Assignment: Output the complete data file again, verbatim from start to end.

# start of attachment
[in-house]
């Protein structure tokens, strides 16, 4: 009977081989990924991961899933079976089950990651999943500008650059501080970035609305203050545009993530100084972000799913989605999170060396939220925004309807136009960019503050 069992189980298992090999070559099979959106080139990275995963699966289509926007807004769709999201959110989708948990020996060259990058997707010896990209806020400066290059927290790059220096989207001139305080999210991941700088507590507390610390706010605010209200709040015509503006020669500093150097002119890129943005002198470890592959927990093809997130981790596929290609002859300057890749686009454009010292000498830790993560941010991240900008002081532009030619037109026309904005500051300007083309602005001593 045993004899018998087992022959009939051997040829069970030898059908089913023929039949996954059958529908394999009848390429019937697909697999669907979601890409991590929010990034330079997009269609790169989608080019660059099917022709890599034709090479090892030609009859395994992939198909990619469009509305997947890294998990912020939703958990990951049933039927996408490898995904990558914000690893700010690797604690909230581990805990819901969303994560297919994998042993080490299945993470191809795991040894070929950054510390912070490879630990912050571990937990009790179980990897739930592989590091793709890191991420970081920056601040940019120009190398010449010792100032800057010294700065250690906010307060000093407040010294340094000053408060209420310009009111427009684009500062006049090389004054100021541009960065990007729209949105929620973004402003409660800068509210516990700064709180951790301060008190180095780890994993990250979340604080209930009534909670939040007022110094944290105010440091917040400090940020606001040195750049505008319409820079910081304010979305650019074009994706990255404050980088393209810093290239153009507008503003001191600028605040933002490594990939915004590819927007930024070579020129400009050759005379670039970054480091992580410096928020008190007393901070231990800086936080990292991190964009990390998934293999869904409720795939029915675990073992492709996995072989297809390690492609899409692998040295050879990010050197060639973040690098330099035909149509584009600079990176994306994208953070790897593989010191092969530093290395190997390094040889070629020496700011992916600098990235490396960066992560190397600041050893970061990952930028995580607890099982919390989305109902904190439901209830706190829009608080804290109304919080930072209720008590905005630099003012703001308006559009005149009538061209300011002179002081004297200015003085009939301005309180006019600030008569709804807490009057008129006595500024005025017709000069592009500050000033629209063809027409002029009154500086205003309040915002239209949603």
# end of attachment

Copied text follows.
[in-house]
């Protein structure tokens, strides 16, 4: 009977081989990924991961899933079976089950990651999943500008650059501080970035609305203050545009993530100084972000799913989605999170060396939220925004309807136009960019503050 069992189980298992090999070559099979959106080139990275995963699966289509926007807004769709999201959110989708948990020996060259990058997707010896990209806020400066290059927290790059220096989207001139305080999210991941700088507590507390610390706010605010209200709040015509503006020669500093150097002119890129943005002198470890592959927990093809997130981790596929290609002859300057890749686009454009010292000498830790993560941010991240900008002081532009030619037109026309904005500051300007083309602005001593 045993004899018998087992022959009939051997040829069970030898059908089913023929039949996954059958529908394999009848390429019937697909697999669907979601890409991590929010990034330079997009269609790169989608080019660059099917022709890599034709090479090892030609009859395994992939198909990619469009509305997947890294998990912020939703958990990951049933039927996408490898995904990558914000690893700010690797604690909230581990805990819901969303994560297919994998042993080490299945993470191809795991040894070929950054510390912070490879630990912050571990937990009790179980990897739930592989590091793709890191991420970081920056601040940019120009190398010449010792100032800057010294700065250690906010307060000093407040010294340094000053408060209420310009009111427009684009500062006049090389004054100021541009960065990007729209949105929620973004402003409660800068509210516990700064709180951790301060008190180095780890994993990250979340604080209930009534909670939040007022110094944290105010440091917040400090940020606001040195750049505008319409820079910081304010979305650019074009994706990255404050980088393209810093290239153009507008503003001191600028605040933002490594990939915004590819927007930024070579020129400009050759005379670039970054480091992580410096928020008190007393901070231990800086936080990292991190964009990390998934293999869904409720795939029915675990073992492709996995072989297809390690492609899409692998040295050879990010050197060639973040690098330099035909149509584009600079990176994306994208953070790897593989010191092969530093290395190997390094040889070629020496700011992916600098990235490396960066992560190397600041050893970061990952930028995580607890099982919390989305109902904190439901209830706190829009608080804290109304919080930072209720008590905005630099003012703001308006559009005149009538061209300011002179002081004297200015003085009939301005309180006019600030008569709804807490009057008129006595500024005025017709000069592009500050000033629209063809027409002029009154500086205003309040915002239209949603």